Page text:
By: Jeffrey Phillips
With Accipiter’s new innovation team and communications under way, Marlow sets out to establish their first focus area. In this case the pressure provided by their competitors’ advantage turns out to be a guiding light.
Making decisions is easy. I make them all the time. Blue socks with the blue suit. Steak for dinner. Single malt after. Even a child can make decisions. Making good decisions with limited knowledge that have a lot of impact, there’s the rub. And what the aerospace group needed were clear, concise decisions about innovation targets.
I couldn’t help but feel for Greg. After all, I’ve been unfortunate enough to watch a number of executives struggle to define their strategic goals. It’s easy to say “we need more innovation” but often hard to say, specifically, what we should be innovating. Making decisions and choices is as much about what to leave out, as to what to leave in. Making the decision meant making choices that would impact the organization for months or years, coming down on a strategic direction. Making the decision meant success or failure in the not too distant future. Oftentimes strategy is more about what you’ll say “no” to rather than what you’ll agree to. No wonder most firms can’t innovate. Many lack the ability to make decisions and communicate their goals succinctly to their staff. Something about plausible deniability.
We met with Greg a week or so into the project. We had selected a team, not necessarily everyone we wanted, but workable. We’d talked to the communications team and we had a program ready to alert the aerospace group that we’d be focusing on innovation and needed their attention. All the major pieces were in place, except possibly the most important piece. What were we going to focus on?
“New products” said Greg. “We need new products. We’re getting our heads handed to us by foreign competition. Even our best customers are telling us that we’ve fallen far behind. We need something really revolutionary.”
“Do you have any customer insights or requirements developed? Has your sales team discovered any interesting unmet or unarticulated needs? What about innovating around the way you service and support your products? Does it have to be a new product, or one that’s delivered or serviced differently?”
“AXT has released a number of new products that are much lighter, but as strong and resilient as our older products. They are cutting weight from the plane, and that equals less fuel burned per mile. Nippon Air Industries has a completely different approach. They offer to maintain their products right on the tarmac. Their products are probably equivalent to ours in terms of weight and performance, but their maintenance is superb and cuts costs and time for the carriers. Whether our solution is new materials, new products or new services is almost a moot point. We need it all, just to catch up to what our competitors are doing.”
“So, really, we could be just as successful innovating around a business model, or a service offering, or even the customer experience? What do you want to prioritize, Greg? That will give us focus for the team.”
“My preference, because it’s something we can do quickly, is to create some new products for the industry with really outstanding and revolutionary capabilities – extremely low weight or extremely easy to maintain or extremely long life. I think Accipiter can drive new product development faster than it can wrap its head around new services or business models.”
Good. One key focus area down, with hints about how radical or disruptive the change needs to be.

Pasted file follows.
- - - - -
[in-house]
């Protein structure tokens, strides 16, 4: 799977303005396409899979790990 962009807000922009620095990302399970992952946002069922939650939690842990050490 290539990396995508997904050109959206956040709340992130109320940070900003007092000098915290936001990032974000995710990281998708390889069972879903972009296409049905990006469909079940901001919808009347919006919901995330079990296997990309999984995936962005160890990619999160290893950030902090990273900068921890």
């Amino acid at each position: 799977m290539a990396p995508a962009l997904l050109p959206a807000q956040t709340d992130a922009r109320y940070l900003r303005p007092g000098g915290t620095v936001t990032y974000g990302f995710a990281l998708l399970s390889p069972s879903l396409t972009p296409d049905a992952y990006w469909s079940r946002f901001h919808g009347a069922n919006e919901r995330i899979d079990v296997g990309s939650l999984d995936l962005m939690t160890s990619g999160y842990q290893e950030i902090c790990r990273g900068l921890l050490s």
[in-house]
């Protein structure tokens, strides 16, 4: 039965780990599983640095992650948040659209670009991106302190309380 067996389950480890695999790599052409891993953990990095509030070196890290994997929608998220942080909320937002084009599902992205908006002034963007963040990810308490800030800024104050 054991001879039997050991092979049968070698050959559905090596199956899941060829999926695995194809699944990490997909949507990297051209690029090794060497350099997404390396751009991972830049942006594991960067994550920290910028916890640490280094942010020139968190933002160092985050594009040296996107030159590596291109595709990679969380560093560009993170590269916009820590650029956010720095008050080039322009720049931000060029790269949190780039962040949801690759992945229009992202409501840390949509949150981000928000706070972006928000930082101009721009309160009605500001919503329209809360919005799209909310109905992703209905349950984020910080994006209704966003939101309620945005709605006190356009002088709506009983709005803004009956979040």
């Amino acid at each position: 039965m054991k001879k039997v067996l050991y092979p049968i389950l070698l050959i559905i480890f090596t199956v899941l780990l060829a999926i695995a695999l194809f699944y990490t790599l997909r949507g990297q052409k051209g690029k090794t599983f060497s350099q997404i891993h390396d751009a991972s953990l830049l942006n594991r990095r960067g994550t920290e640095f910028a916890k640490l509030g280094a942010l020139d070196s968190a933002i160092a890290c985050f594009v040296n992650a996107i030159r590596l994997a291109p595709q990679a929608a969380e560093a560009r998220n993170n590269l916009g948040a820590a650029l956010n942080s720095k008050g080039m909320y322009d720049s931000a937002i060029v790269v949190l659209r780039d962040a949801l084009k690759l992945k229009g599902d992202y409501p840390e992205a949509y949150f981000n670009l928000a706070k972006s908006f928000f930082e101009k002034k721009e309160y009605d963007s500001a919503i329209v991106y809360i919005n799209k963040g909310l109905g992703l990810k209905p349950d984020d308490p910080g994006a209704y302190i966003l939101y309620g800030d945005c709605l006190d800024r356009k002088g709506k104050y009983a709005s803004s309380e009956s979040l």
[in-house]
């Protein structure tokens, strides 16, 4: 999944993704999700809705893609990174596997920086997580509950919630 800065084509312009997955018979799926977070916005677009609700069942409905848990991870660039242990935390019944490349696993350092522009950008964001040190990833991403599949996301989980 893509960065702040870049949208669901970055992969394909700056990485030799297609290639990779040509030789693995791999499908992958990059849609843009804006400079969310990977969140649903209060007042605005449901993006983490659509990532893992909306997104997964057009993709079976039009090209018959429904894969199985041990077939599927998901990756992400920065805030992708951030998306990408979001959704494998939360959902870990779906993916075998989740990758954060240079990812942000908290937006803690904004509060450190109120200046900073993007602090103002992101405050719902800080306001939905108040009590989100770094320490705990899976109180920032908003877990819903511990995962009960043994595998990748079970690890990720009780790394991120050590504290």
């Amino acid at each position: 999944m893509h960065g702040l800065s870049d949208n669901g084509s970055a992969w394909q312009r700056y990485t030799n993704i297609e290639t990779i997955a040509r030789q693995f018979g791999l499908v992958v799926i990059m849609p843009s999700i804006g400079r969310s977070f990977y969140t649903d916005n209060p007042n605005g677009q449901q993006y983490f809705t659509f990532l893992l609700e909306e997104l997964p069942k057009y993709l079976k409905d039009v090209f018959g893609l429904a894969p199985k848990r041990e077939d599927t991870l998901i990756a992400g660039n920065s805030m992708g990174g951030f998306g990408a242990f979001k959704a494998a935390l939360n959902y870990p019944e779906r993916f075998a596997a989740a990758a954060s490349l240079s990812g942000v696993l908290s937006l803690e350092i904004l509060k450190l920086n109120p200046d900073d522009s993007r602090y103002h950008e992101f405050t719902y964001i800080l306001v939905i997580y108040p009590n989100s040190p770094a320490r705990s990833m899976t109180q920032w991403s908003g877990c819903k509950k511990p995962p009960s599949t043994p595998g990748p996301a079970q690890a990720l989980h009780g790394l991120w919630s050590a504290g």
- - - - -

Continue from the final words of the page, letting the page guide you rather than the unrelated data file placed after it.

“Do you want to conduct this as a “skunkworks” and separate the team, or open the work up more broadly to the entire aerospace division? I think we can move faster and we’ll be more likely to achieve radical ideas in a small, separate group, but we may miss some good ideas from the division if we don’t involve them.”
“No, I’d prefer to keep it smaller. I’ve read about Lockheed and the skunkworks model and that’s what we need right now. Small team, fast action, radical outcomes.”
“Great. So we can assume that we’ll form the team and keep the idea generation within Accipiter. No “open innovation” models – at least not with the Accipiter name. If we need to use some external innovation, we could leverage a company like Innocentive, perhaps?”
“I don’t want to create a lot of publicity, but there may be inventors or entrepreneurs we need to tap externally. Tell me more about Innocentive?”
“Innocentive helps connect people with ideas to people with needs. Basically we can place a notice that we’re trying to solve a specific technical problem, and anyone who is registered on their site can spot that and submit technical solutions to the problem. There are two nice things about Innocentive’s services: first, most of the people on the site are engineers and technologists, so we’re likely to get relevant responses, and second, we can post anonymously.”
“But we’re not ready to post anything yet – correct?”
“No. And we’d use them only if we weren’t satisfied with the ideas we generated or felt we could go further by including that capability.”
“OK – do you have what you need? A fairly radical product innovation developed by a small team that has a lot of leeway and flexibility but works primarily internally. Don’t focus right now on services or business models. I just don’t think we’re ready for that.”
“This helps a lot. As strange as it may sound, offering very specific instructions in some dimensions of the challenge encourages innovative thinking in the areas we leave “unbounded”. And an innovation effort with no scope just becomes an attempt to boil the ocean. We’ve got enough for now.”
It went even better than I had hoped for. Greg was under the gun and ready to make decisions, since many of them had been made for him and Accipiter by the competition. Nothing sharpens the mind like a near and present threat.
By Jeffrey Phillips